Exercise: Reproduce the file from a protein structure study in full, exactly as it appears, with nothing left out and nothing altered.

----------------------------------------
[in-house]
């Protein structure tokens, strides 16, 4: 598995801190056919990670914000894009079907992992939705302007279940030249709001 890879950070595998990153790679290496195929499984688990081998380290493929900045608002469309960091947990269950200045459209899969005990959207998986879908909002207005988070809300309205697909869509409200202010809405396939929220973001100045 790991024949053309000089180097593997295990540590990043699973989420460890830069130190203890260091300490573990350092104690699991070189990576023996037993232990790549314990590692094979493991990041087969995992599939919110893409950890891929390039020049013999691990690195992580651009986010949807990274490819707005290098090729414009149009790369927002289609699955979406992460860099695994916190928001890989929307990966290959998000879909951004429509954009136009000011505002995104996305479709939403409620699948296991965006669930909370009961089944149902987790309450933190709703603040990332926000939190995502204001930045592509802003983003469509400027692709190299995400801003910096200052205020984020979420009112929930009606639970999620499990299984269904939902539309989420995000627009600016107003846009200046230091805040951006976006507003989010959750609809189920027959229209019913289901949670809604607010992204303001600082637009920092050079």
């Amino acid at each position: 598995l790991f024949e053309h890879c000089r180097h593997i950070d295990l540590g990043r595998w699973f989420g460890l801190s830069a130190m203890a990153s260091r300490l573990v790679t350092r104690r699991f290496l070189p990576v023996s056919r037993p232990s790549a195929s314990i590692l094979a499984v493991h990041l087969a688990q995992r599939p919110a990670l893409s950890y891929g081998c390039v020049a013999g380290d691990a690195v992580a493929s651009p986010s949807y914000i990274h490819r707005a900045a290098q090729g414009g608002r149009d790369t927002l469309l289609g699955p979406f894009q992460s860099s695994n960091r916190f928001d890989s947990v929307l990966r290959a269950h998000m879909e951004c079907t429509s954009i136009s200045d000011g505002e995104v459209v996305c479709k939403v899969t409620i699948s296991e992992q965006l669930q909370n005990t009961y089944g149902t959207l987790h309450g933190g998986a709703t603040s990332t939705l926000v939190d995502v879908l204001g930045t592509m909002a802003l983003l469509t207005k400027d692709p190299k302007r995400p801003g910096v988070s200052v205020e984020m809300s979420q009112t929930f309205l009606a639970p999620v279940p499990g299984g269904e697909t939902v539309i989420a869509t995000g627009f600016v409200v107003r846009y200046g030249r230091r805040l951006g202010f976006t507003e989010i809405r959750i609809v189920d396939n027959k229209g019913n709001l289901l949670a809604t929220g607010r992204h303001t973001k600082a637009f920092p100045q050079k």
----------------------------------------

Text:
[in-house]
């Protein structure tokens, strides 16, 4: 598995801190056919990670914000894009079907992992939705302007279940030249709001 890879950070595998990153790679290496195929499984688990081998380290493929900045608002469309960091947990269950200045459209899969005990959207998986879908909002207005988070809300309205697909869509409200202010809405396939929220973001100045 790991024949053309000089180097593997295990540590990043699973989420460890830069130190203890260091300490573990350092104690699991070189990576023996037993232990790549314990590692094979493991990041087969995992599939919110893409950890891929390039020049013999691990690195992580651009986010949807990274490819707005290098090729414009149009790369927002289609699955979406992460860099695994916190928001890989929307990966290959998000879909951004429509954009136009000011505002995104996305479709939403409620699948296991965006669930909370009961089944149902987790309450933190709703603040990332926000939190995502204001930045592509802003983003469509400027692709190299995400801003910096200052205020984020979420009112929930009606639970999620499990299984269904939902539309989420995000627009600016107003846009200046230091805040951006976006507003989010959750609809189920027959229209019913289901949670809604607010992204303001600082637009920092050079």
């Amino acid at each position: 598995l790991f024949e053309h890879c000089r180097h593997i950070d295990l540590g990043r595998w699973f989420g460890l801190s830069a130190m203890a990153s260091r300490l573990v790679t350092r104690r699991f290496l070189p990576v023996s056919r037993p232990s790549a195929s314990i590692l094979a499984v493991h990041l087969a688990q995992r599939p919110a990670l893409s950890y891929g081998c390039v020049a013999g380290d691990a690195v992580a493929s651009p986010s949807y914000i990274h490819r707005a900045a290098q090729g414009g608002r149009d790369t927002l469309l289609g699955p979406f894009q992460s860099s695994n960091r916190f928001d890989s947990v929307l990966r290959a269950h998000m879909e951004c079907t429509s954009i136009s200045d000011g505002e995104v459209v996305c479709k939403v899969t409620i699948s296991e992992q965006l669930q909370n005990t009961y089944g149902t959207l987790h309450g933190g998986a709703t603040s990332t939705l926000v939190d995502v879908l204001g930045t592509m909002a802003l983003l469509t207005k400027d692709p190299k302007r995400p801003g910096v988070s200052v205020e984020m809300s979420q009112t929930f309205l009606a639970p999620v279940p499990g299984g269904e697909t939902v539309i989420a869509t995000g627009f600016v409200v107003r846009y200046g030249r230091r805040l951006g202010f976006t507003e989010i809405r959750i609809v189920d396939n027959k229209g019913n709001l289901l949670a809604t929220g607010r992204h303001t973001k600082a637009f920092p100045q050079k």